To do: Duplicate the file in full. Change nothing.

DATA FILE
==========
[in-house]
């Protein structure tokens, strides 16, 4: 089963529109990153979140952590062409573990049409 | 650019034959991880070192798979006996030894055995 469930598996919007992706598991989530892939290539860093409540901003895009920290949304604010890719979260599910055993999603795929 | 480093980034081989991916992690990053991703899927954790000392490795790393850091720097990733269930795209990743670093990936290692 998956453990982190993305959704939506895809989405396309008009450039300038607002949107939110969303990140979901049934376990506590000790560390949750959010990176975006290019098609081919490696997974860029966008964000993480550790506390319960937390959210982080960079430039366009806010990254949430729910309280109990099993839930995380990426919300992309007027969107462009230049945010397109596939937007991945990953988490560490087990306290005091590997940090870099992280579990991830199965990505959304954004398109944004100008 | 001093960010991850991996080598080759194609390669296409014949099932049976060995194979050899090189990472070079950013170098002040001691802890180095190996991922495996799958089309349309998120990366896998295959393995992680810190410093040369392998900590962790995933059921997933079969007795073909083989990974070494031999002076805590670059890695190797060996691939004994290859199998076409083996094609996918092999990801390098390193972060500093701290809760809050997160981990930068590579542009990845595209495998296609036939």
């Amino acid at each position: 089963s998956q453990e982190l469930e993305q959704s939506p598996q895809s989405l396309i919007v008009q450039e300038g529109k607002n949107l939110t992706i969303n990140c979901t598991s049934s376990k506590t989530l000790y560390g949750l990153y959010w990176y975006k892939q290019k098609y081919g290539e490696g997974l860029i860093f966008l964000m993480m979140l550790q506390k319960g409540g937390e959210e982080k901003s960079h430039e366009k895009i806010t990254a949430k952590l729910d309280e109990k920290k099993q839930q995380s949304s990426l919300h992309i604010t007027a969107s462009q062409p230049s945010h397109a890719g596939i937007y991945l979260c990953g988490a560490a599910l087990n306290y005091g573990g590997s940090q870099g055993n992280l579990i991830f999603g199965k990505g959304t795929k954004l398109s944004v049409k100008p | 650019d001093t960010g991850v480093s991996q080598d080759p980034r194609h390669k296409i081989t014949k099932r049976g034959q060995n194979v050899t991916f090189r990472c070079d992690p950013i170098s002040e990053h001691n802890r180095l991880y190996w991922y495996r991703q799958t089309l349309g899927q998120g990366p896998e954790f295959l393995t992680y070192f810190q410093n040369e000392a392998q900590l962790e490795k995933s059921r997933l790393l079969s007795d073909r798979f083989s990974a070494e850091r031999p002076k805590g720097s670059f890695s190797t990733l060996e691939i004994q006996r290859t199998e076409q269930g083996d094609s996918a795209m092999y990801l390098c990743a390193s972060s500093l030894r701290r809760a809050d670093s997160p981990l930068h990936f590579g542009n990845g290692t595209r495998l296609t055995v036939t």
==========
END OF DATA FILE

[in-house]
């Protein structure tokens, strides 16, 4: 089963529109990153979140952590062409573990049409 | 650019034959991880070192798979006996030894055995 469930598996919007992706598991989530892939290539860093409540901003895009920290949304604010890719979260599910055993999603795929 | 480093980034081989991916992690990053991703899927954790000392490795790393850091720097990733269930795209990743670093990936290692 998956453990982190993305959704939506895809989405396309008009450039300038607002949107939110969303990140979901049934376990506590000790560390949750959010990176975006290019098609081919490696997974860029966008964000993480550790506390319960937390959210982080960079430039366009806010990254949430729910309280109990099993839930995380990426919300992309007027969107462009230049945010397109596939937007991945990953988490560490087990306290005091590997940090870099992280579990991830199965990505959304954004398109944004100008 | 001093960010991850991996080598080759194609390669296409014949099932049976060995194979050899090189990472070079950013170098002040001691802890180095190996991922495996799958089309349309998120990366896998295959393995992680810190410093040369392998900590962790995933059921997933079969007795073909083989990974070494031999002076805590670059890695190797060996691939004994290859199998076409083996094609996918092999990801390098390193972060500093701290809760809050997160981990930068590579542009990845595209495998296609036939």
């Amino acid at each position: 089963s998956q453990e982190l469930e993305q959704s939506p598996q895809s989405l396309i919007v008009q450039e300038g529109k607002n949107l939110t992706i969303n990140c979901t598991s049934s376990k506590t989530l000790y560390g949750l990153y959010w990176y975006k892939q290019k098609y081919g290539e490696g997974l860029i860093f966008l964000m993480m979140l550790q506390k319960g409540g937390e959210e982080k901003s960079h430039e366009k895009i806010t990254a949430k952590l729910d309280e109990k920290k099993q839930q995380s949304s990426l919300h992309i604010t007027a969107s462009q062409p230049s945010h397109a890719g596939i937007y991945l979260c990953g988490a560490a599910l087990n306290y005091g573990g590997s940090q870099g055993n992280l579990i991830f999603g199965k990505g959304t795929k954004l398109s944004v049409k100008p | 650019d001093t960010g991850v480093s991996q080598d080759p980034r194609h390669k296409i081989t014949k099932r049976g034959q060995n194979v050899t991916f090189r990472c070079d992690p950013i170098s002040e990053h001691n802890r180095l991880y190996w991922y495996r991703q799958t089309l349309g899927q998120g990366p896998e954790f295959l393995t992680y070192f810190q410093n040369e000392a392998q900590l962790e490795k995933s059921r997933l790393l079969s007795d073909r798979f083989s990974a070494e850091r031999p002076k805590g720097s670059f890695s190797t990733l060996e691939i004994q006996r290859t199998e076409q269930g083996d094609s996918a795209m092999y990801l390098c990743a390193s972060s500093l030894r701290r809760a809050d670093s997160p981990l930068h990936f590579g542009n990845g290692t595209r495998l296609t055995v036939t």